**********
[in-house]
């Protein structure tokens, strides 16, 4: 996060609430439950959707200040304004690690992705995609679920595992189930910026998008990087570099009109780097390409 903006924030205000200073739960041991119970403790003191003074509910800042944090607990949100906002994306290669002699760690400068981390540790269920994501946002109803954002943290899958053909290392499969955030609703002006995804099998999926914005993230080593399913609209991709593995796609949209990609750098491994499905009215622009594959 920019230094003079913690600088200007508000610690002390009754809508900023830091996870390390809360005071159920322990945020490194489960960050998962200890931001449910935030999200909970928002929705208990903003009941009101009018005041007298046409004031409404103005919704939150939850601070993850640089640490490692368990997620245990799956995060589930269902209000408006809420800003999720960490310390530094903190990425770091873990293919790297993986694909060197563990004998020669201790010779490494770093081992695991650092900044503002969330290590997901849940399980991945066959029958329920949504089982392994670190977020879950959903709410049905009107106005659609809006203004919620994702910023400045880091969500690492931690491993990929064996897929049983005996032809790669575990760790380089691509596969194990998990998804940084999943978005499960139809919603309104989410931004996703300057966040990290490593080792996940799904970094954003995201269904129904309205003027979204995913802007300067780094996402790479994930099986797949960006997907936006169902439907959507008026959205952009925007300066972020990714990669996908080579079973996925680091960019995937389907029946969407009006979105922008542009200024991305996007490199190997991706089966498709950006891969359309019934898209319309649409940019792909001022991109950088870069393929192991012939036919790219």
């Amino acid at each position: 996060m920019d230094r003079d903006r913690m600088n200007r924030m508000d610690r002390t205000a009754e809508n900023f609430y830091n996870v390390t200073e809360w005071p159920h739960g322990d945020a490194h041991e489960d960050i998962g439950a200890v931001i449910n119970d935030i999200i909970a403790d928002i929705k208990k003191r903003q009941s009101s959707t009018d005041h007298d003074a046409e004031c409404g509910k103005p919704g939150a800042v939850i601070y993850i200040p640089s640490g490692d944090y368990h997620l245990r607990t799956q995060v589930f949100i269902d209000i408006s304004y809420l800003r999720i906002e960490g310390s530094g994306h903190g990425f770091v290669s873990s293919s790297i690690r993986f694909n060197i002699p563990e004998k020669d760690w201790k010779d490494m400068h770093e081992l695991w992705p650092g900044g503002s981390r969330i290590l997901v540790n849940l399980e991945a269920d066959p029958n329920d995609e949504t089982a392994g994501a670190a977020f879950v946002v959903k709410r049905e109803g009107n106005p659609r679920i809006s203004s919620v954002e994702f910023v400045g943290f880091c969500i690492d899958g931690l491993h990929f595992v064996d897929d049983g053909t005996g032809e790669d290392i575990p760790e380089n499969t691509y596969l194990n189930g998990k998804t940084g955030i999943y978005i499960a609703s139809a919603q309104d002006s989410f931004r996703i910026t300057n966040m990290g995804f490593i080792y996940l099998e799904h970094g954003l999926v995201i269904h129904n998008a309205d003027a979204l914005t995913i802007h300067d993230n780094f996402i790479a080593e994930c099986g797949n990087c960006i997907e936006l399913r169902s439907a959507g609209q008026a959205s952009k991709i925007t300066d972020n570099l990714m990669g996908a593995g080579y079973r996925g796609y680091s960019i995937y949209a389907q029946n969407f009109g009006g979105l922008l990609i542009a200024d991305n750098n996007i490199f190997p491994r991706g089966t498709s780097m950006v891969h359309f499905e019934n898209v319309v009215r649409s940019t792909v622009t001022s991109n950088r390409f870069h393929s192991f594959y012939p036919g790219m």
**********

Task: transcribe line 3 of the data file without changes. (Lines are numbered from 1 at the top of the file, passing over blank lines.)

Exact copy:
């Amino acid at each position: 996060m920019d230094r003079d903006r913690m600088n200007r924030m508000d610690r002390t205000a009754e809508n900023f609430y830091n996870v390390t200073e809360w005071p159920h739960g322990d945020a490194h041991e489960d960050i998962g439950a200890v931001i449910n119970d935030i999200i909970a403790d928002i929705k208990k003191r903003q009941s009101s959707t009018d005041h007298d003074a046409e004031c409404g509910k103005p919704g939150a800042v939850i601070y993850i200040p640089s640490g490692d944090y368990h997620l245990r607990t799956q995060v589930f949100i269902d209000i408006s304004y809420l800003r999720i906002e960490g310390s530094g994306h903190g990425f770091v290669s873990s293919s790297i690690r993986f694909n060197i002699p563990e004998k020669d760690w201790k010779d490494m400068h770093e081992l695991w992705p650092g900044g503002s981390r969330i290590l997901v540790n849940l399980e991945a269920d066959p029958n329920d995609e949504t089982a392994g994501a670190a977020f879950v946002v959903k709410r049905e109803g009107n106005p659609r679920i809006s203004s919620v954002e994702f910023v400045g943290f880091c969500i690492d899958g931690l491993h990929f595992v064996d897929d049983g053909t005996g032809e790669d290392i575990p760790e380089n499969t691509y596969l194990n189930g998990k998804t940084g955030i999943y978005i499960a609703s139809a919603q309104d002006s989410f931004r996703i910026t300057n966040m990290g995804f490593i080792y996940l099998e799904h970094g954003l999926v995201i269904h129904n998008a309205d003027a979204l914005t995913i802007h300067d993230n780094f996402i790479a080593e994930c099986g797949n990087c960006i997907e936006l399913r169902s439907a959507g609209q008026a959205s952009k991709i925007t300066d972020n570099l990714m990669g996908a593995g080579y079973r996925g796609y680091s960019i995937y949209a389907q029946n969407f009109g009006g979105l922008l990609i542009a200024d991305n750098n996007i490199f190997p491994r991706g089966t498709s780097m950006v891969h359309f499905e019934n898209v319309v009215r649409s940019t792909v622009t001022s991109n950088r390409f870069h393929s192991f594959y012939p036919g790219m």